Oriental horror movies have come along way since the excesses of Men Behind The Sun and this particular movie encompassed a newfound confidence of production that has been in evidence since the late 1980s. Talk show host Nami attempts to halt sliding viewing figures by having more interaction with her viewers. She requests they send her their home movies so she can profile some of their day-to-day lives. However, she is horrified to find that one of her viewers has sent in a tape of what appears to be genuine scenes of torture involving a young woman. Within moments the scene ends and is replaced by footage of a car journey through rural backdrops. It appears to Nami and the rest of her production team that whomever shot them film was trying to indicate to them the exact location of where this crime took place. Intrigued - Nami sets about following the trail and unraveling the mystery.
Director Toshiharu Ikeda is frankly awesome in his selection of shots and set pieces for this movie. A deserted army barracks is the location chosen and is where Nami and friends find themselves at the end of the journey. Toshiharu's pan-shots, roaming the dark broken windows and empty silos, contrast perfectly with the upbeat mood of the television crew as they embark onto what appears to be a mini-adventure. (Why they would not simply take the film to the police in the first place remains unanswered however.)
Despite numerous attempts to discover the room in which the murder took place, the reporters are unsuccessful. Furthermore, they soon begin to suspect that they are being watched from amongst the shadows and grimy walls of the military base. Ikeda manages to create a highly effective sense of unease as the group move from room to room. The audience is left wondering whether a single or multiple assailants are stalking the news team. When the first attacks come, they are truly brutal and eye-catching. Many have claimed that Ikeda took much of his influence from directors such as Craven, Argento and Bava. However, what is contained herein is a whole different level of visceral violence. There is simply nothing around on the Western market that can come close to the fiercely graphic scenes that envelop Ikeda's movie from the outset. Victims are attacked in a variety of ways from seemingly inanimate objects. As the films title would suggest, the group are led into a very real and dangerous trap. Set pieces are geared fully towards the idea of an individual or individuals setting traps for their victims that are then triggered by movement of any kind.
Evil Dead Trap also offers its fair share of twists and turns such as the mystery man who continually appears and seems to want to help the victims. It appears obvious at first that he is involved in the killings. That is until he too is seemingly attacked by whomever is responsible. For the most part, failings are few and far between. Acting is surprisingly solid apart from a few suspect lines. Ikeda makes the wise choice of having most of the bit-part characters say very little. What sets the movie apart from others in its midst however is the way in which it manages to avoid becoming a victim of its own brutal content. It would be easy with a poorer cast, director and script for the audience to simply crave the next grizzly killing. Evil Dead Trap is far from being a 'body count' movie. The deaths of the television crew are pretty irrelevant compared with the terror imbued upon the viewer by as the murderers stalk them. It is the build-up to the crimes, and their seemingly motiveless nature that gives the film its edge.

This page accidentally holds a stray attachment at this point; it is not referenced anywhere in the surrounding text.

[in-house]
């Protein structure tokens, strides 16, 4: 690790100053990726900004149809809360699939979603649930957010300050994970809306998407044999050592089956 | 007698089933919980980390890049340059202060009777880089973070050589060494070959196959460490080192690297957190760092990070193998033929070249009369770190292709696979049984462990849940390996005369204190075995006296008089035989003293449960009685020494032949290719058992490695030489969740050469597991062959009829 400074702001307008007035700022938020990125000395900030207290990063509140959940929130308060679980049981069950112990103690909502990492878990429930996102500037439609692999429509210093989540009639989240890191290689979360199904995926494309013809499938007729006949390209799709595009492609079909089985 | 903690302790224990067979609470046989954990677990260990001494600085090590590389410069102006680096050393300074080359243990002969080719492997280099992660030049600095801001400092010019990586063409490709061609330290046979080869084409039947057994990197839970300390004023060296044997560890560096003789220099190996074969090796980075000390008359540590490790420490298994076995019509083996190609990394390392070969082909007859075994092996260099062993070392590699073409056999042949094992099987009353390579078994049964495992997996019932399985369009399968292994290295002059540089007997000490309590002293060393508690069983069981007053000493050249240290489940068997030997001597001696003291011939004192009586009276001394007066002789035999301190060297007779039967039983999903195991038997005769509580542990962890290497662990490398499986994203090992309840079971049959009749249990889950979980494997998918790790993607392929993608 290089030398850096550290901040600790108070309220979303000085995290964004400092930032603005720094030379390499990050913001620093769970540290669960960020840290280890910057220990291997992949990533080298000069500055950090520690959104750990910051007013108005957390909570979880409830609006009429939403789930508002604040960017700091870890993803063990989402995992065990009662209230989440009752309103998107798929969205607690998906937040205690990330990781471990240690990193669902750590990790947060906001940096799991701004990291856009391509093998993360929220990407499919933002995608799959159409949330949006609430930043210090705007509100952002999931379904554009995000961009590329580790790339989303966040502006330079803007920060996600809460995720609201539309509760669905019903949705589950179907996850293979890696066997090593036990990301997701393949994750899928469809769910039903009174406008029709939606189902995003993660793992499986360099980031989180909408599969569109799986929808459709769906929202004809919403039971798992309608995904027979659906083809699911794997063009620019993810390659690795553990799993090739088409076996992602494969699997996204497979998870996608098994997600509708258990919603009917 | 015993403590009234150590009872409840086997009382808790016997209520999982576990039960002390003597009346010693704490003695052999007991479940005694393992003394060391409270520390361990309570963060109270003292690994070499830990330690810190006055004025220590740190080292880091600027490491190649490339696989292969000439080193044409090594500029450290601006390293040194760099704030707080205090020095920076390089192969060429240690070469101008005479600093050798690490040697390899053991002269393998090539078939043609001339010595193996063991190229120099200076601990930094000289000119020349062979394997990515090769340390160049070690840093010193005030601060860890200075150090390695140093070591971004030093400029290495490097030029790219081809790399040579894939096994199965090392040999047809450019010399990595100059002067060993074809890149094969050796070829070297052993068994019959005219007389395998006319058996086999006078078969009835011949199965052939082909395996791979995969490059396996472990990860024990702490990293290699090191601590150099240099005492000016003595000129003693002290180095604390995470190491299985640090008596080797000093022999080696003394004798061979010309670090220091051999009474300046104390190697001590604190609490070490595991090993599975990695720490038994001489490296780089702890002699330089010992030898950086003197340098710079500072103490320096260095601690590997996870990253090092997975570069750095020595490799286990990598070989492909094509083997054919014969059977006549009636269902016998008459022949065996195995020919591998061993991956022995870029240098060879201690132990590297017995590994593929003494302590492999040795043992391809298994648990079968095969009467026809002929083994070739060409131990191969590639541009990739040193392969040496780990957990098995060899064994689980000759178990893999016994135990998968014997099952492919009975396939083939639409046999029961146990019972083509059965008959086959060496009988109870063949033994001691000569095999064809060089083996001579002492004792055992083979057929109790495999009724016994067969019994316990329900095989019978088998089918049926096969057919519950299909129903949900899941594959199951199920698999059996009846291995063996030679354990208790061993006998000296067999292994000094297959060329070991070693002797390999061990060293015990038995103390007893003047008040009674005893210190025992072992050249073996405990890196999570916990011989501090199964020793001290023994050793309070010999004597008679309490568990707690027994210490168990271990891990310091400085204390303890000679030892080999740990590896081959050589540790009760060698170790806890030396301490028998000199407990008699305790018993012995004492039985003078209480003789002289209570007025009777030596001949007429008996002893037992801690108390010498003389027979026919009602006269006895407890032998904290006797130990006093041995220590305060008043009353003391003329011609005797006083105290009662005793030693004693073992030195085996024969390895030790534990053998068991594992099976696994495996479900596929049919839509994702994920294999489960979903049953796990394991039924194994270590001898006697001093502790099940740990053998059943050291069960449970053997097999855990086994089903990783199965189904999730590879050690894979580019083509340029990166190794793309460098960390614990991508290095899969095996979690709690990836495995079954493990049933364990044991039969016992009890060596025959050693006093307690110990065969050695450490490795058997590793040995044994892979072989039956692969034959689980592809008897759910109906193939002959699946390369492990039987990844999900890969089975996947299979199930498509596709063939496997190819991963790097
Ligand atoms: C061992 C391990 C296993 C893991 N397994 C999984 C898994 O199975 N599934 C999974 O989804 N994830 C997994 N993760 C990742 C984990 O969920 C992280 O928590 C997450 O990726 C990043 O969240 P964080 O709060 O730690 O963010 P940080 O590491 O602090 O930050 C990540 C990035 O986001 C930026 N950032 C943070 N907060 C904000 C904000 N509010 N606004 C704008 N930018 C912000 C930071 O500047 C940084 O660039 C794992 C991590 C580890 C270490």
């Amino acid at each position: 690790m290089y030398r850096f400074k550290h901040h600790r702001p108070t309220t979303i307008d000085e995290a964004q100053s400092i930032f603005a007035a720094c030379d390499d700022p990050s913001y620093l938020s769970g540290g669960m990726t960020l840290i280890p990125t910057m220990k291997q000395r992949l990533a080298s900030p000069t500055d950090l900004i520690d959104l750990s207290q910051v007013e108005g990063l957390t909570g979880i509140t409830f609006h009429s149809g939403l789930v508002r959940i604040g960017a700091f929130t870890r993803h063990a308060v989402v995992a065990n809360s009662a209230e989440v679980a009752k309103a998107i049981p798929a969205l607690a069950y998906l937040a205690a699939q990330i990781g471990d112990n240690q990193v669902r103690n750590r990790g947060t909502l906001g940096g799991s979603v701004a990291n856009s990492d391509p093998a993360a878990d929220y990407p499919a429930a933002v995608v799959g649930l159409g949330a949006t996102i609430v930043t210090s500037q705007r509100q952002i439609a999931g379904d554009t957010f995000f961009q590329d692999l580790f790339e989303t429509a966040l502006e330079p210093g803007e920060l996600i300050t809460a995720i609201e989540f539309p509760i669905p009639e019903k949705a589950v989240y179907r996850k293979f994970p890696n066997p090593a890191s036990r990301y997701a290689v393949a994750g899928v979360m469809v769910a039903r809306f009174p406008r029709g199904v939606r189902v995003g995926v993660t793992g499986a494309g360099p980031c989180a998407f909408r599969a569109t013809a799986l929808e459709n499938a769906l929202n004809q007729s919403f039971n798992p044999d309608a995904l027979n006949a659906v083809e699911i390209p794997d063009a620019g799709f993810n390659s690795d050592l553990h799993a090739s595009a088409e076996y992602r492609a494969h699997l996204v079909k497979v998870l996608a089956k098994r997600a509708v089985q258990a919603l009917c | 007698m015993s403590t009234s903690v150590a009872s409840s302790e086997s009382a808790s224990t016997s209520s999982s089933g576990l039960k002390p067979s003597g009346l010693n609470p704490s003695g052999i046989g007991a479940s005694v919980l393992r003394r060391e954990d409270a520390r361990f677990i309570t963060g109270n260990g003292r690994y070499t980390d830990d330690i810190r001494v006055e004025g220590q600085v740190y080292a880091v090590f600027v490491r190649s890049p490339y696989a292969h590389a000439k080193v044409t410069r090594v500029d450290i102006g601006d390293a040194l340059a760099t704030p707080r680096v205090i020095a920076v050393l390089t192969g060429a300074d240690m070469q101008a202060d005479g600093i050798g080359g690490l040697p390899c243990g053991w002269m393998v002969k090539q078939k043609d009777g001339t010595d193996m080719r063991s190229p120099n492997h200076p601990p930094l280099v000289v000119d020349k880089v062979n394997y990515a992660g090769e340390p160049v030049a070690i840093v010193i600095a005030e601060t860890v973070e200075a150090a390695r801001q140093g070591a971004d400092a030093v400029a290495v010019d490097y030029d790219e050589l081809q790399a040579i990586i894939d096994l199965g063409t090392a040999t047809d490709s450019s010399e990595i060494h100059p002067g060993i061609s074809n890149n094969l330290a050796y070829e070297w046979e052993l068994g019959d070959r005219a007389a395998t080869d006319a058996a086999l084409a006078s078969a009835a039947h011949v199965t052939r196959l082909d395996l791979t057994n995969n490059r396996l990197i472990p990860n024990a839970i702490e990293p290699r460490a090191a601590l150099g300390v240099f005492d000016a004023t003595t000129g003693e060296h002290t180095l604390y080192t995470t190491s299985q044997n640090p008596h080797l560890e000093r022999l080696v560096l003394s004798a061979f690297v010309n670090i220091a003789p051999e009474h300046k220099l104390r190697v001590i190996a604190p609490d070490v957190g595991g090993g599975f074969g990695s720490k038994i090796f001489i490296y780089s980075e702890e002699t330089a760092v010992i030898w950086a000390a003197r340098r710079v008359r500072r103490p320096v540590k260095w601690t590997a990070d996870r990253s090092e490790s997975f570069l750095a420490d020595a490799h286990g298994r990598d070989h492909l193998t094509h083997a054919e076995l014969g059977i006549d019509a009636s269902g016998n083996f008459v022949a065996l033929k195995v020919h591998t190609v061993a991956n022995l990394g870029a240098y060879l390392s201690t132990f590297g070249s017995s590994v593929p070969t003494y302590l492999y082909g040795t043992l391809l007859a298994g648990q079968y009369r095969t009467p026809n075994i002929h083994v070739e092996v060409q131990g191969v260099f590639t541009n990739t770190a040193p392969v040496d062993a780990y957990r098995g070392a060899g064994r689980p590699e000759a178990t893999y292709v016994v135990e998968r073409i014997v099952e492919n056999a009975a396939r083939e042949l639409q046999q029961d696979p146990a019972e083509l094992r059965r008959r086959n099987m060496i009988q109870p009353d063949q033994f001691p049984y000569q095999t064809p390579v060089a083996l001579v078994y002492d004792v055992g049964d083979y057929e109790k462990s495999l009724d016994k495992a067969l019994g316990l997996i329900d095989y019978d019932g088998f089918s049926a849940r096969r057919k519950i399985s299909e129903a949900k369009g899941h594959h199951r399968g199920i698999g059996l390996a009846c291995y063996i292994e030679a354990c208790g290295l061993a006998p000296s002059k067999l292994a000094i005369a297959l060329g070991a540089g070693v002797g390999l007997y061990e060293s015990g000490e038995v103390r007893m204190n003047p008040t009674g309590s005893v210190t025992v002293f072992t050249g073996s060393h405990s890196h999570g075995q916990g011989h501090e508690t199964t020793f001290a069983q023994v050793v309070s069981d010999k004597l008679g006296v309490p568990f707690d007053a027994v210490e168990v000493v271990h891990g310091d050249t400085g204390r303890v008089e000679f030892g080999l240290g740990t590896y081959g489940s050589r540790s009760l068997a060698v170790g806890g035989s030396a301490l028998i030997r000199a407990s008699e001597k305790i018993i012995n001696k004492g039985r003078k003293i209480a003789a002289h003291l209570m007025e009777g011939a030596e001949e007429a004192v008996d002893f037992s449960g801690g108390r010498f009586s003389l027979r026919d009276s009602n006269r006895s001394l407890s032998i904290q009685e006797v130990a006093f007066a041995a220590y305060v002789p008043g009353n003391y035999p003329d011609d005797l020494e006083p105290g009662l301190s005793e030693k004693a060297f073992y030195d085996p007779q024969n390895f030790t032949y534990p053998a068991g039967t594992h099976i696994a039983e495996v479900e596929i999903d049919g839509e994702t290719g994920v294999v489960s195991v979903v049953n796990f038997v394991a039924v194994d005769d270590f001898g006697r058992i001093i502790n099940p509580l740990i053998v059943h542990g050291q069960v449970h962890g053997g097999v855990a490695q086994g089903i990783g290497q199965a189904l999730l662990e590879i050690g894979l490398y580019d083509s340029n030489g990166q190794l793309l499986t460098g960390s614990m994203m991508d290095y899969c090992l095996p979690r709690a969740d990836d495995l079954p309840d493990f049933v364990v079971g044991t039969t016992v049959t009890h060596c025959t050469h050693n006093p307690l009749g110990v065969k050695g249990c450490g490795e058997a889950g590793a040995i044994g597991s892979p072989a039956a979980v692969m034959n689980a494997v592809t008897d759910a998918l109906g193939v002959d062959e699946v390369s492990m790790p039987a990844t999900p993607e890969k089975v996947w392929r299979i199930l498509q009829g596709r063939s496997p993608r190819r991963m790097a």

So what of the ending? Far from give away any plot details, it would be fairer to simply give an overview of the sheer folly that ensues. As mentioned earlier, a fitting conclusion is all-important when producing horror. There needn't be some magical solution that brings together everything that has gone before, there does however need to be a certain amount of fireworks. Evil Dead Trap has possibly the most disappointing ending of any horror movie you are likely to see. This is obviously connected to the level of expectation that proceedings before will have imbued upon the viewer. Ikedo appears to lose his love for plot-subtly in one horrible moment so the ending is a distortion, and a frankly laughable paint-by-numbers conclusion. Far from been too obvious, the script seems to try and squeeze one last gigantic twist from the plot. The result is simply a bloated mess that will leave the viewer skipping back through the DVD in an attempt to find out what exactly it was they have missed. Even worse is the fact that it appears to be obvious what is happening. From the moment Nami decides to forgo her opportunity to escape in order to confront the wrongdoers instead, proceedings go into freefall. It may be harsh to suggest that the scriptwriters were making the ending up as they went along, but this is certainly how it appears on the surface.
Overall, Evil Dead Trap can be recommended as one of the greatest horror thrillers of the late 1980s. For the most part, it is an assured tour-de-force that leaves its impression firmly on the viewer. Its strength lies in its dismal portrayal of the human condition. What it suffers from however is a betrayal of its own agenda. Ikeda seemingly never wanted the violence to count for anything. The power of the murderers came from their lack of a reason. Often, such brutal behaviour is more real and devastating when undertaken in the absence of motive. Ultimately, the film tries to give the viewer a reason for the mayhem - and falls flat on its face in the process.
DVD extra features on this release are fair - with trailers, artwork, biographies and filmographies included. There is a suspicion that this is not the full version compared with the Region 0 release available on the continent. What is here however is still impressive.